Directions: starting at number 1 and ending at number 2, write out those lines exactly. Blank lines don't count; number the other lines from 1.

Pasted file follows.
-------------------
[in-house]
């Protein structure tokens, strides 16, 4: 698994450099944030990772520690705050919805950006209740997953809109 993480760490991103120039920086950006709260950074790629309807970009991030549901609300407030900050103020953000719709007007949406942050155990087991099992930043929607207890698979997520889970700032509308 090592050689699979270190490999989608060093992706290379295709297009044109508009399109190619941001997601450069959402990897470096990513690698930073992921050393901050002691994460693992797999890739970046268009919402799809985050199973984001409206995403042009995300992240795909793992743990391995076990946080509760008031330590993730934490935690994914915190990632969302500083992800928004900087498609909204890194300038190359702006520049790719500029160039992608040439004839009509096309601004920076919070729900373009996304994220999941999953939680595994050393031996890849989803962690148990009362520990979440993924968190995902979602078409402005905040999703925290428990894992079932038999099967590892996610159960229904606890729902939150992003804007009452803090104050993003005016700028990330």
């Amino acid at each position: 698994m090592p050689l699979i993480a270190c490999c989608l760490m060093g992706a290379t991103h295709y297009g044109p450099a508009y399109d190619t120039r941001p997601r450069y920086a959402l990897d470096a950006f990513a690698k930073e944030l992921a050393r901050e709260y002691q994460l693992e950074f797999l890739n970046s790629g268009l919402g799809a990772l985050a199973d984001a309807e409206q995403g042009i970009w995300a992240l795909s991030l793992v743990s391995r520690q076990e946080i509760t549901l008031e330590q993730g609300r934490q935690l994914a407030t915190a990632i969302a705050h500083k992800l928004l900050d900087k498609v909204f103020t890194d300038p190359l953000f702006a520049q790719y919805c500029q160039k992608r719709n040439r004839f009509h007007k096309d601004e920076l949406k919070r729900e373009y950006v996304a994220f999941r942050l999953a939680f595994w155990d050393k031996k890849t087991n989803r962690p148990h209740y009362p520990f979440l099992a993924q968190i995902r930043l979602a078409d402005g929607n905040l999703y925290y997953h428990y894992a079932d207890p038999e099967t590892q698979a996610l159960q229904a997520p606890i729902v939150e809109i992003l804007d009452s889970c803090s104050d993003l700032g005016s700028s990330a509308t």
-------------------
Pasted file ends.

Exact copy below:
[in-house]
């Protein structure tokens, strides 16, 4: 698994450099944030990772520690705050919805950006209740997953809109 993480760490991103120039920086950006709260950074790629309807970009991030549901609300407030900050103020953000719709007007949406942050155990087991099992930043929607207890698979997520889970700032509308 090592050689699979270190490999989608060093992706290379295709297009044109508009399109190619941001997601450069959402990897470096990513690698930073992921050393901050002691994460693992797999890739970046268009919402799809985050199973984001409206995403042009995300992240795909793992743990391995076990946080509760008031330590993730934490935690994914915190990632969302500083992800928004900087498609909204890194300038190359702006520049790719500029160039992608040439004839009509096309601004920076919070729900373009996304994220999941999953939680595994050393031996890849989803962690148990009362520990979440993924968190995902979602078409402005905040999703925290428990894992079932038999099967590892996610159960229904606890729902939150992003804007009452803090104050993003005016700028990330």